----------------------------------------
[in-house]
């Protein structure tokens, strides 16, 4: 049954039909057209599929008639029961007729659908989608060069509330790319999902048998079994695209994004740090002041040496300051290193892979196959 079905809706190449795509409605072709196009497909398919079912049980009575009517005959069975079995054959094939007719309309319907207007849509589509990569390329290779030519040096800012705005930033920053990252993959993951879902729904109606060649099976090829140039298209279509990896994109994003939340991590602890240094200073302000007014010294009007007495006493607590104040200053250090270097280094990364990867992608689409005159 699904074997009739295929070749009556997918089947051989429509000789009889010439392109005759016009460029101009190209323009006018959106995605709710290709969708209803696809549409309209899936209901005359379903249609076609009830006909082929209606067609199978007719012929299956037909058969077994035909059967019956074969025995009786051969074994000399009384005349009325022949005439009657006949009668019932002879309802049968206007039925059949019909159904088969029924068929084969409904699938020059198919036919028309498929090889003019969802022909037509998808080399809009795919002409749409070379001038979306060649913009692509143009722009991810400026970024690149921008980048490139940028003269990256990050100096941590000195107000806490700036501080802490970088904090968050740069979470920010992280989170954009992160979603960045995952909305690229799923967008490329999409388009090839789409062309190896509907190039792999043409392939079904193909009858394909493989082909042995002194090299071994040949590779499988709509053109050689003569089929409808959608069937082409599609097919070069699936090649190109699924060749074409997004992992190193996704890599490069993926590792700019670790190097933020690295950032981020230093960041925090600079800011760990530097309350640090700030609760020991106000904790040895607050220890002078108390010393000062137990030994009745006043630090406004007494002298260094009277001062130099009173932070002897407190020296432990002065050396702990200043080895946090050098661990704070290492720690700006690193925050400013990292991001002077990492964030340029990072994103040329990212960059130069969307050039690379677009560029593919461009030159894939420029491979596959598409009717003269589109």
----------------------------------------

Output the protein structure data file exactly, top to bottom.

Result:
[in-house]
């Protein structure tokens, strides 16, 4: 049954039909057209599929008639029961007729659908989608060069509330790319999902048998079994695209994004740090002041040496300051290193892979196959 079905809706190449795509409605072709196009497909398919079912049980009575009517005959069975079995054959094939007719309309319907207007849509589509990569390329290779030519040096800012705005930033920053990252993959993951879902729904109606060649099976090829140039298209279509990896994109994003939340991590602890240094200073302000007014010294009007007495006493607590104040200053250090270097280094990364990867992608689409005159 699904074997009739295929070749009556997918089947051989429509000789009889010439392109005759016009460029101009190209323009006018959106995605709710290709969708209803696809549409309209899936209901005359379903249609076609009830006909082929209606067609199978007719012929299956037909058969077994035909059967019956074969025995009786051969074994000399009384005349009325022949005439009657006949009668019932002879309802049968206007039925059949019909159904088969029924068929084969409904699938020059198919036919028309498929090889003019969802022909037509998808080399809009795919002409749409070379001038979306060649913009692509143009722009991810400026970024690149921008980048490139940028003269990256990050100096941590000195107000806490700036501080802490970088904090968050740069979470920010992280989170954009992160979603960045995952909305690229799923967008490329999409388009090839789409062309190896509907190039792999043409392939079904193909009858394909493989082909042995002194090299071994040949590779499988709509053109050689003569089929409808959608069937082409599609097919070069699936090649190109699924060749074409997004992992190193996704890599490069993926590792700019670790190097933020690295950032981020230093960041925090600079800011760990530097309350640090700030609760020991106000904790040895607050220890002078108390010393000062137990030994009745006043630090406004007494002298260094009277001062130099009173932070002897407190020296432990002065050396702990200043080895946090050098661990704070290492720690700006690193925050400013990292991001002077990492964030340029990072994103040329990212960059130069969307050039690379677009560029593919461009030159894939420029491979596959598409009717003269589109």